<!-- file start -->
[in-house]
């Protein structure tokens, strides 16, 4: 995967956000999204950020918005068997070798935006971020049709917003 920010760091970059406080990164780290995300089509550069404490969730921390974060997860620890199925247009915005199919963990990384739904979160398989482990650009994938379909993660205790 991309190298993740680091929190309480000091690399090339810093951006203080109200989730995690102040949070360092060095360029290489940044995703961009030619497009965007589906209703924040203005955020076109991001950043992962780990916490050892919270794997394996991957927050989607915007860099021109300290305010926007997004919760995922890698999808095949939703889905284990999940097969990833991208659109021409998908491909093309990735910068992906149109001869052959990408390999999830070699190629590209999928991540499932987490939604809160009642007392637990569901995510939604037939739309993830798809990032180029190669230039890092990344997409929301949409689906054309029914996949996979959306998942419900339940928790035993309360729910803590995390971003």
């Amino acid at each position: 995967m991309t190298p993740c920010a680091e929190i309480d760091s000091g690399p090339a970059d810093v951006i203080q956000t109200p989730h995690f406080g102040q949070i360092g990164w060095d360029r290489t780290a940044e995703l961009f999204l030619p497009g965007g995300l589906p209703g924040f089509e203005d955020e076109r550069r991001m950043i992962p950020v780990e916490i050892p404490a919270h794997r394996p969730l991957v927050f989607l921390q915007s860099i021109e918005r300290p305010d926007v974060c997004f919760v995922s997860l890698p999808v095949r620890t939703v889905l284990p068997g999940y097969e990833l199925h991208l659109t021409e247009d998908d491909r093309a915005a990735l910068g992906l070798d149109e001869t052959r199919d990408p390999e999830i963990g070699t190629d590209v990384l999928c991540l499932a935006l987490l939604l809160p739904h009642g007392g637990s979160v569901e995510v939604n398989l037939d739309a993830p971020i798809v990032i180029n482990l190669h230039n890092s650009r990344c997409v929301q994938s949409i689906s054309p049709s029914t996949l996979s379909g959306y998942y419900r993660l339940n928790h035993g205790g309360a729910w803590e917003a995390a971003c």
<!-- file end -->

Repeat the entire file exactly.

[in-house]
């Protein structure tokens, strides 16, 4: 995967956000999204950020918005068997070798935006971020049709917003 920010760091970059406080990164780290995300089509550069404490969730921390974060997860620890199925247009915005199919963990990384739904979160398989482990650009994938379909993660205790 991309190298993740680091929190309480000091690399090339810093951006203080109200989730995690102040949070360092060095360029290489940044995703961009030619497009965007589906209703924040203005955020076109991001950043992962780990916490050892919270794997394996991957927050989607915007860099021109300290305010926007997004919760995922890698999808095949939703889905284990999940097969990833991208659109021409998908491909093309990735910068992906149109001869052959990408390999999830070699190629590209999928991540499932987490939604809160009642007392637990569901995510939604037939739309993830798809990032180029190669230039890092990344997409929301949409689906054309029914996949996979959306998942419900339940928790035993309360729910803590995390971003």
């Amino acid at each position: 995967m991309t190298p993740c920010a680091e929190i309480d760091s000091g690399p090339a970059d810093v951006i203080q956000t109200p989730h995690f406080g102040q949070i360092g990164w060095d360029r290489t780290a940044e995703l961009f999204l030619p497009g965007g995300l589906p209703g924040f089509e203005d955020e076109r550069r991001m950043i992962p950020v780990e916490i050892p404490a919270h794997r394996p969730l991957v927050f989607l921390q915007s860099i021109e918005r300290p305010d926007v974060c997004f919760v995922s997860l890698p999808v095949r620890t939703v889905l284990p068997g999940y097969e990833l199925h991208l659109t021409e247009d998908d491909r093309a915005a990735l910068g992906l070798d149109e001869t052959r199919d990408p390999e999830i963990g070699t190629d590209v990384l999928c991540l499932a935006l987490l939604l809160p739904h009642g007392g637990s979160v569901e995510v939604n398989l037939d739309a993830p971020i798809v990032i180029n482990l190669h230039n890092s650009r990344c997409v929301q994938s949409i689906s054309p049709s029914t996949l996979s379909g959306y998942y419900r993660l339940n928790h035993g205790g309360a729910w803590e917003a995390a971003c």